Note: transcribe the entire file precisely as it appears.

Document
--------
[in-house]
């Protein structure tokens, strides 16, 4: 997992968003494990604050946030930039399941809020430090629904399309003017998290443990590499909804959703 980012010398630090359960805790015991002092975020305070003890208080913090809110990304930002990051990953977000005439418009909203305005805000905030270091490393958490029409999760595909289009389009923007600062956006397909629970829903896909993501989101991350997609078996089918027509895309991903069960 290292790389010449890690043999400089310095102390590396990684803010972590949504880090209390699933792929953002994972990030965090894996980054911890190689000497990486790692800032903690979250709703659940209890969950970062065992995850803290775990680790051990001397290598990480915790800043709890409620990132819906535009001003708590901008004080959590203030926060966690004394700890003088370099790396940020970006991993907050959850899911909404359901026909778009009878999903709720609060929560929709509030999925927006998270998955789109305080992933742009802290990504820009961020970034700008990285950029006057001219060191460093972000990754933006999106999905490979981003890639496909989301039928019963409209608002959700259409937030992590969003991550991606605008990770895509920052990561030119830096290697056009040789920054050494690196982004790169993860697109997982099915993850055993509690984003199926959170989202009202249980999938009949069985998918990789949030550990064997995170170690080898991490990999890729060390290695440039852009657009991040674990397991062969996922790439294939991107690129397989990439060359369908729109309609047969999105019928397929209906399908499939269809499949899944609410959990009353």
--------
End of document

[in-house]
């Protein structure tokens, strides 16, 4: 997992968003494990604050946030930039399941809020430090629904399309003017998290443990590499909804959703 980012010398630090359960805790015991002092975020305070003890208080913090809110990304930002990051990953977000005439418009909203305005805000905030270091490393958490029409999760595909289009389009923007600062956006397909629970829903896909993501989101991350997609078996089918027509895309991903069960 290292790389010449890690043999400089310095102390590396990684803010972590949504880090209390699933792929953002994972990030965090894996980054911890190689000497990486790692800032903690979250709703659940209890969950970062065992995850803290775990680790051990001397290598990480915790800043709890409620990132819906535009001003708590901008004080959590203030926060966690004394700890003088370099790396940020970006991993907050959850899911909404359901026909778009009878999903709720609060929560929709509030999925927006998270998955789109305080992933742009802290990504820009961020970034700008990285950029006057001219060191460093972000990754933006999106999905490979981003890639496909989301039928019963409209608002959700259409937030992590969003991550991606605008990770895509920052990561030119830096290697056009040789920054050494690196982004790169993860697109997982099915993850055993509690984003199926959170989202009202249980999938009949069985998918990789949030550990064997995170170690080898991490990999890729060390290695440039852009657009991040674990397991062969996922790439294939991107690129397989990439060359369908729109309609047969999105019928397929209906399908499939269809499949899944609410959990009353």